Picture of More Dremel Than Dremel

Ah the ubiquitous Dremel rotary mini moto-tool, what can be better? Lots actually! In this Instructable I will give plenty of examples. The case often can be made that you can do small jobs easily with large tools but rarely is the reverse true. And if Dremels are one thing they're small. But not so small that they always help one out completing a task where clearance is an issue. Two other things that Dremels seem to run in short supply of are power and durability.

I've had more than one Dremel get up and go on me when the going got tough. But in all fairness they're hardly the only tool that has ever quit on me. Later I will introduce a tool that most reasonably expect to only last about a year in regular usage. But oh what a year it can be!

So without further ado let us meet our cast of Dremel replacement tools. Somewhere in this cast of characters is likely the tool you wish you were using. Then we will delve into each in turn.

Step 1: Pneumatics

Picture of Pneumatics

This is truly where high speed rotary action is at! Lets face facts things that go fast tend to heat up in the process. These are all naturally air cooled devices. They have high speed, often times plenty of power, but stall out gracefully if overloaded.

From the top left we have a right angle die grinder with a sanding belt attachment, another right angle die grinder with a collet and knotted wire brush chucked, an inline die grinder, and a tool Dremels can only pretend to be. That'd be an ultra high speed pneumatic rotary tool. In this case an IR-e HFS 100 made in Sweden and conservatively rated at 80,000 RPM. This puppy sounds like a jet getting ready to take off when it is fired up!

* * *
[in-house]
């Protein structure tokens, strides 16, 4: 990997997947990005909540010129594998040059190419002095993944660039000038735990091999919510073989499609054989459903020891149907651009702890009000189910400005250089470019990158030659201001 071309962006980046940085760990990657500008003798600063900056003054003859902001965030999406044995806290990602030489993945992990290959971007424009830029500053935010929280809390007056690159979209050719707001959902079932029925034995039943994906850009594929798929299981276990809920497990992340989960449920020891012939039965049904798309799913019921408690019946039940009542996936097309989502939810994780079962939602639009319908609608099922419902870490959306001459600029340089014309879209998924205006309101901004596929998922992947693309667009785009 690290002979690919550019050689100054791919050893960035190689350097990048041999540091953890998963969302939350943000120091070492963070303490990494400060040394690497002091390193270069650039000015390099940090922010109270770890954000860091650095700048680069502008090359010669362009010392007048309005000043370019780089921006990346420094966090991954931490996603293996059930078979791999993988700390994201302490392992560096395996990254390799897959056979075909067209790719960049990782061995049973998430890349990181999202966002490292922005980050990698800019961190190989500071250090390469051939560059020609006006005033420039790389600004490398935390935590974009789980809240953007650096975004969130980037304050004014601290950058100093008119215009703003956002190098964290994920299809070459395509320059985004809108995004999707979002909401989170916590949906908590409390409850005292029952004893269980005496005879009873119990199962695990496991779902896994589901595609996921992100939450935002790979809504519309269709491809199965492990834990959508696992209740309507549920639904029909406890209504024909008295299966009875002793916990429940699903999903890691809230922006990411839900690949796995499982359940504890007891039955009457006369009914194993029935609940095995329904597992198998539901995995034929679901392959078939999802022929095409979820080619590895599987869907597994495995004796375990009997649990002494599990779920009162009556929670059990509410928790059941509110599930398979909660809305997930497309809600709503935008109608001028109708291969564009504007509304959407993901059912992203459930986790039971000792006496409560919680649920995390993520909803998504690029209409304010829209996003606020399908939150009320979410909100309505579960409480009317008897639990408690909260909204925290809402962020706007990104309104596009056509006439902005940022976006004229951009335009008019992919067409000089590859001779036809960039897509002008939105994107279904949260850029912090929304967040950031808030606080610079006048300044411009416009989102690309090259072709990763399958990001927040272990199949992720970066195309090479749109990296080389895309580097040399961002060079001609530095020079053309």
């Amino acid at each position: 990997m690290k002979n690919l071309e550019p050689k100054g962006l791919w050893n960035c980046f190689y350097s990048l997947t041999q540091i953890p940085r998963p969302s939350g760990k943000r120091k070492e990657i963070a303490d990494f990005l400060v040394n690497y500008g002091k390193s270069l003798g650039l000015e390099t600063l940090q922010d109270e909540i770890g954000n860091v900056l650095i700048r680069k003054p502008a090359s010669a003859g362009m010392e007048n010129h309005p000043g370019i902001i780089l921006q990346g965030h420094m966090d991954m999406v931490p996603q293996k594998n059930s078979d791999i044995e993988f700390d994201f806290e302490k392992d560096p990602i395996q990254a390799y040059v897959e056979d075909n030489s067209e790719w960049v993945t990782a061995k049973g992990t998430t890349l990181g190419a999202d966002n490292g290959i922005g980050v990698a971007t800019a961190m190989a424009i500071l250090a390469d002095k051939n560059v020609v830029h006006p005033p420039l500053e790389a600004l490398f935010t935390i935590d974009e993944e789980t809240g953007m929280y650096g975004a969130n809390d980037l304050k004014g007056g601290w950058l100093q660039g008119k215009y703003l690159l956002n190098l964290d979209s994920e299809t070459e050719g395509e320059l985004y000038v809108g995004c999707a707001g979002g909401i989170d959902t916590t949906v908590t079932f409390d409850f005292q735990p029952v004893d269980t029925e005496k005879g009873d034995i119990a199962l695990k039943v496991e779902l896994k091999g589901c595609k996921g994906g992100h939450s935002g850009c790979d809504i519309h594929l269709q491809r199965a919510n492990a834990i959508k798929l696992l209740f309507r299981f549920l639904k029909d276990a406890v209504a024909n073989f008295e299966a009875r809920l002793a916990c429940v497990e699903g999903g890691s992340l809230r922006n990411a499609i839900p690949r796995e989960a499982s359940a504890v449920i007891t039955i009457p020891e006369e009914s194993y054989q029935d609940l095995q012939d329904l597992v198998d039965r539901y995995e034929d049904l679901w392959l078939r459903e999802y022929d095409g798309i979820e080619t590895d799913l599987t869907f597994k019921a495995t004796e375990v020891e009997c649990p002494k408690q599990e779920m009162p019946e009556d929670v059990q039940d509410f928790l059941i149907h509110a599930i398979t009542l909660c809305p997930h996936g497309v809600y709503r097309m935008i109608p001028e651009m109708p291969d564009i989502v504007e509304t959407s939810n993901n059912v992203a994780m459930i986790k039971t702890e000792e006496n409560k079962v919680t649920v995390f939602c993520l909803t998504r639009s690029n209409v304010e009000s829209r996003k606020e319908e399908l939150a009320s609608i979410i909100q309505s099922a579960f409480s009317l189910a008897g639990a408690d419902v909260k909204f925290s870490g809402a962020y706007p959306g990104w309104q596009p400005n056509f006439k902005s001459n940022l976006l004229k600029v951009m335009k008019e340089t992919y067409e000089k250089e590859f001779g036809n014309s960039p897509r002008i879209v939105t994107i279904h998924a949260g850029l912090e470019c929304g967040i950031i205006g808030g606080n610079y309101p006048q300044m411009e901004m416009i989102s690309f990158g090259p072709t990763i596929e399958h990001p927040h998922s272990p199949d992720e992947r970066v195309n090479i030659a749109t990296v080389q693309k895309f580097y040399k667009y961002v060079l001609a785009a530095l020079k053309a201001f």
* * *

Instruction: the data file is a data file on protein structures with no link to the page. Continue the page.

I know what you're thinking, but I need compressed air to use these. Well of course you need compressed air. We *ALL* need compressed air! So get it! I remember when I got my first air compressor I was like why aren't there air chucks in houses like there are electrical outlets? I feel the same way today.

The CP inline die grinder in the middle will stall out gracefully but at 1 horsepower rating it'll take your hand halfway around the work right before it does, in the blink of an eye no less. lets just say that when it stops I'm pretty happy that it did, but it doesn't stop for much.
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Kaljakaaleppi4 months ago

Blää. I bought a dremel once, thought I needed one. How wrong I was... When I FINALLY needed it (or thought I would, I would have been much faster done with some very careful grinding with a 1mm disc) it burned halfway trough. I try to buy only quality tools and the dremel was the first expensive tool to die on me with almost no hours under its hood. Expensive tools should die last, not first...

pfred2 (author)  Kaljakaaleppi4 months ago

There was a time when Dremel quality was at an all time low. I think they may be better today now that Bosch owns the brand. But I cannot be certain, because I really don't own a new one. I have a pair of RTX rotary tools that I use whenever I need something like a Dremel. If I don't use some other tool.

There is definitely a place for Dremels, or tools like them. But I don't think it is as widely useful as a lot of other folks think it is. If someone could have just one rotary tool I'd say get an angle grinder. I use those so much. Even the cheapest, and poorest quality models of those can still accomplish a lot of work before they croak.

ayasbek7 months ago

Yes, yes, and yes! I have no idea how dremel became what it is today. Thanks for doing this. I am off to find a dentist drill...

pfred2 (author)  ayasbek7 months ago

For home use what you want is called an ultra high speed pneumatic die grinder. They would be the closest thing you are going to find to a dentist's drill. Personally I like regular pneumatic die grinders better. They have more power. Plain die grinders run 20,000-25,000 RPM too. My CP860 is a monster. But it unfortunately has a monster price tag today too.

seamster10 months ago

I concur on the awesomeness of the Foredom tool.

I picked one up a bit ago, along with some American-made double-cut carbide burs, and I've been in heaven with it. It's an excellent tool.

My Dad always said to me : 'Use the RIGHT tool for the job', that's why my friends call me 'The TOOL Man' !!! ;-)

pfred2 (author)  mark.andersen.129310 months ago

Post some projects and show us what you're doing with those tools you have! Sometimes we all have to work with what we have. Although having the exact tool for something is always a plus.